Please be advised this article does contain some sensitive issues.
“Although my story isn’t a nice one, it’s my story, and I am proud of it.”
Matthew ‘Panda’ Smyth is a multiple-record holder and IAWA Champion, he also lives with hip and knee dysplasia. Matt currently holds the title of England’s Strongest Disabled Man and his list of sporting achievements is impressive but life hasn’t always been this way for the strongman.
We first met Matt when he came to us for shoulder rehabilitation after an injury. Since following his journey we realised he had a real story to tell and with his permission, we are sharing that with you.
Where it all began
Today Matt is recognised as a heavy lifting strongman but he tells us ‘It wasn’t always this way. I used to be completely different. My first struggle wasn’t with physical disabilities, more mental.”
At just 9 years old he was diagnosed with depression and prescribed anti-depressants which he believes has attributed to his struggles with his mental and emotional growth, something he still battles every day. Matt also found himself the victim of bullying at school resulting in him engaging in self-harm, and at the age of 13 made his first attempt of fifteen to take his own life, ‘I couldn’t see a way out at all’ Matt told us.
During all of this Matt was also experiencing severe and debilitating pain in his hips and knees which was sadly dismissed as ‘attention-seeking’ due to his diagnoses of depression and emotionally unstable personality disorder. “I learned unhealthy ways to cope, I learned how to ignore pain, how to ignore being tired, how to ignore facing overwhelming odds.”
Life for Matt soon took a turn for the better after a trip to a specialist orthopeadic hospital in London. He recounts his time with the doctor, “He took one look at me, asked me to bend in a few ways, and said what I have wrong with me, and changed everything. After that, things were looking up.”
Having turned to food as a comfort Matt had gained a significant amount of weight and so began a programme of healthy eating and swimming, alongside wearing a leg brace, to improve his mobility.
He also discovered he had injured his back, damaging a vertebrae, and became a part-time wheelchair user. Matt was soon invited, by a now good friend, to join a wheelchair rugby team, “[after my first session] I then went home and binged watched the 2012 Paralympic games of wheelchair rugby. I fell in love with the sport.”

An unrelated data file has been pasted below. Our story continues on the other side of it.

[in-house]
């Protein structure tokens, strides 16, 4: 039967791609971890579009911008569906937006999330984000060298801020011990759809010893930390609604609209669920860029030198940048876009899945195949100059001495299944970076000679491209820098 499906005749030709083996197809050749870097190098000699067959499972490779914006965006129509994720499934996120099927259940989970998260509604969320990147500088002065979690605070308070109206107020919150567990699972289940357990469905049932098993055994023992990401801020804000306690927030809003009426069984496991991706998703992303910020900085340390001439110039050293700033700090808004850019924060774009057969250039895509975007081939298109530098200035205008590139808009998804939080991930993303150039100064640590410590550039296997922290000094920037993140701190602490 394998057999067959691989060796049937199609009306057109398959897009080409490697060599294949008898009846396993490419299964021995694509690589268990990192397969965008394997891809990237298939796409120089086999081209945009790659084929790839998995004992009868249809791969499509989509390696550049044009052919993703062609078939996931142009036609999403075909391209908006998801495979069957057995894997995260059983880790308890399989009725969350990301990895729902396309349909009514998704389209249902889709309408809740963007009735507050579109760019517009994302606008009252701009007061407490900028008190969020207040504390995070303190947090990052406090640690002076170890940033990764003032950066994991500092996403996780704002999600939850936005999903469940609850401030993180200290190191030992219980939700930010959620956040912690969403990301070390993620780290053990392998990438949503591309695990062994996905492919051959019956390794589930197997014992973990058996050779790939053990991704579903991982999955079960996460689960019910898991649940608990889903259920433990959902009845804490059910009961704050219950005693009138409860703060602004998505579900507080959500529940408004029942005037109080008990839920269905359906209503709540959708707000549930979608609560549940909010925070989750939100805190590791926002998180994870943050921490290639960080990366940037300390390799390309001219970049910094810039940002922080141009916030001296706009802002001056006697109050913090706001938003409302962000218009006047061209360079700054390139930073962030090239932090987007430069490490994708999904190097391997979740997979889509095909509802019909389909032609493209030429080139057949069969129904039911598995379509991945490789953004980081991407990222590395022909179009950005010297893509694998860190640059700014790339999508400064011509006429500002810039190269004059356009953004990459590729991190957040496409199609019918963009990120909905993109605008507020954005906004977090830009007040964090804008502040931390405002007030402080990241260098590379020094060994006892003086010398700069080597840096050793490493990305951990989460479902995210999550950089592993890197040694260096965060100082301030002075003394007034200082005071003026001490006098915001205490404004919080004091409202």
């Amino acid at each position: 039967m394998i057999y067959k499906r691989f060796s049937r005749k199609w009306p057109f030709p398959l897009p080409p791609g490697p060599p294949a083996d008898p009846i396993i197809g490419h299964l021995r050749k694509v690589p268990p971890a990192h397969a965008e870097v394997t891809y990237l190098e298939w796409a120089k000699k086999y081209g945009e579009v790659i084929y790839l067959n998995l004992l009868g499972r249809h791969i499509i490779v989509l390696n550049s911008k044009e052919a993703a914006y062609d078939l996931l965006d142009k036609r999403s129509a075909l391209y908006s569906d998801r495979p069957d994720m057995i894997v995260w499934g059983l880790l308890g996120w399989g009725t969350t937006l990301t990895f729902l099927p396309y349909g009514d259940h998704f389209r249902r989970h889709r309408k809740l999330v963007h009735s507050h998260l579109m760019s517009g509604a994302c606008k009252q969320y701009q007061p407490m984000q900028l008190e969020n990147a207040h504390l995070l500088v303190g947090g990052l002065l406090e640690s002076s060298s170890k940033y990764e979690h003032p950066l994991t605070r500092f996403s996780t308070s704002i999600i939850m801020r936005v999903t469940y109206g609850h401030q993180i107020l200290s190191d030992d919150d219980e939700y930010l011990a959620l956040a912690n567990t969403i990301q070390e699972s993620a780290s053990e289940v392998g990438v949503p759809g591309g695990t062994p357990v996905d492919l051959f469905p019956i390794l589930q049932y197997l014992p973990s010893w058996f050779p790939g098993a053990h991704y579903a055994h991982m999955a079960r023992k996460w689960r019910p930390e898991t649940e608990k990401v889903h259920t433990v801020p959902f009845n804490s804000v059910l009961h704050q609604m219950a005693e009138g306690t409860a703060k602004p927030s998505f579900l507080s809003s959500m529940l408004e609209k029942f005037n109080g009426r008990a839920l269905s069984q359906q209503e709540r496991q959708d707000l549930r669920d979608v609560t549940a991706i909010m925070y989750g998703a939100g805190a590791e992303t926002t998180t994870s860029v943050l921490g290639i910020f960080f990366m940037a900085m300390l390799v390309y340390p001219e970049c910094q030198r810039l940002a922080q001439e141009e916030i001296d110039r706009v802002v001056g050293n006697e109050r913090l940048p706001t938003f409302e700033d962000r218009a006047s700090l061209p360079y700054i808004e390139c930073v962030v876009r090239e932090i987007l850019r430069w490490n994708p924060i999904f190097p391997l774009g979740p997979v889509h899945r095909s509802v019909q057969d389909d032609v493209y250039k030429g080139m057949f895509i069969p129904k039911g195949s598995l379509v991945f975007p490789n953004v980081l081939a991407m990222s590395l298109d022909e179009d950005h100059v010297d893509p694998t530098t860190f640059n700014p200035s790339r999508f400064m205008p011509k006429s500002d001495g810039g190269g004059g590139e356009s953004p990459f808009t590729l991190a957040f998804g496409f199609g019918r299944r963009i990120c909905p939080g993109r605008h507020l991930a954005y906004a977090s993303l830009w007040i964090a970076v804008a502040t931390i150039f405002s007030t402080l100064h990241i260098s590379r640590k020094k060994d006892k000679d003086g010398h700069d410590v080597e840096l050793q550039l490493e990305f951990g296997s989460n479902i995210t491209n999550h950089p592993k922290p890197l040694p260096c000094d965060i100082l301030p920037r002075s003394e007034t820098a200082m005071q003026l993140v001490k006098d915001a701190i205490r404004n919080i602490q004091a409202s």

After a couple of months of playing the contact sport, he sustained a serious injury, tearing his rotator cuff, sustaining a 360-degree labral tear, and breaking the shoulder socket on his right arm. After months of rehab Matt decided to move to wheelchair basketball but soon found himself back on the rugby scene after being invited to play for Southampton’s wheelchair rugby team, “I loved it, being back in a chair, with good people and players, we did really well. I did one training session before being told I can play in a tournament that weekend. It was bliss.”
Sadly after sustaining a neck injury when tackled out of his chair during a match, Matt decided that he could no longer play contact sports. And so began his journey to becoming England’s Strongest Disabled Man…
Strength to strength
A good friend of Matt’s, a Paralympic athlete, noted that his build, size, and aggression would be perfectly suited to seated shot put. Instantly Matt agreed, “Me being me I thought, hey, let’s go throw a cannonball, sounds nice and safe!”
Along the way Matt met amazing people and progressed quickly, heading to the gym to build his strength, sights firmly set on competing in the Paralympics. Another injury stopped him in his tracks, however, Matt told us, “The difference this time was I knew what I was doing, I knew what I wanted. I decided to recover faster, and get back to it.”
Even lockdown in 2020 couldn’t stop Matt. Worried he would lose his drive, ambition, and motivation he purchased a set of dumbbells and a weight bench, working out 2 hours a day to maintain his strength and passion!
Before Matt knew it he was looking into Strongman competitions for those with disabilities and soon found himself talking to the founder of Britain’s Strongest Disabled Man and training with him in Somerset.
“April 28th, 2021, I had my first strongman session seated deadlift. On my first session, I topped out at 220kg (only because we couldn’t be bothered to load the bar with more weight) and threw a 110kg stone around for reps. I was hooked. I was addicted. From then on, my life’s goal was to become the strongest disabled man in the world.”
The only way is up
Matt’s first Strongman competition saw him placing 3rd, an amazing achievement – he cried with happiness, it was such a proud moment.
Over the next year Matt would go on to consistently place in top positions including becoming British Champion at an adaptive powerlifting event (he set 4 records in a single morning!)
One competition, Arnold’s, saw Matt smash his goal of lifting 600kg or more in the deadlift event, “600kg flew up like it was nothing.” He went on to lift 625kg but his lifting strap broke pulling his left shoulder out of its socket! It’s at this point that Matt came to see us here at Body Consultancy, we worked with him to rehabilitate him after the shoulder injury and improve his strength.
After working with us Matt took on a new coach, pushing himself to the limits and getting results. He would go on to compete in England’s Strongest Disabled Man – the big show – winning three out of five events and setting a new record for axle press overhead at 130kg.
“That leads us to where we are now, from a suicidal person with no will to live, to a multiple record holder, England’s strongest disabled man, and IAWA British champion.”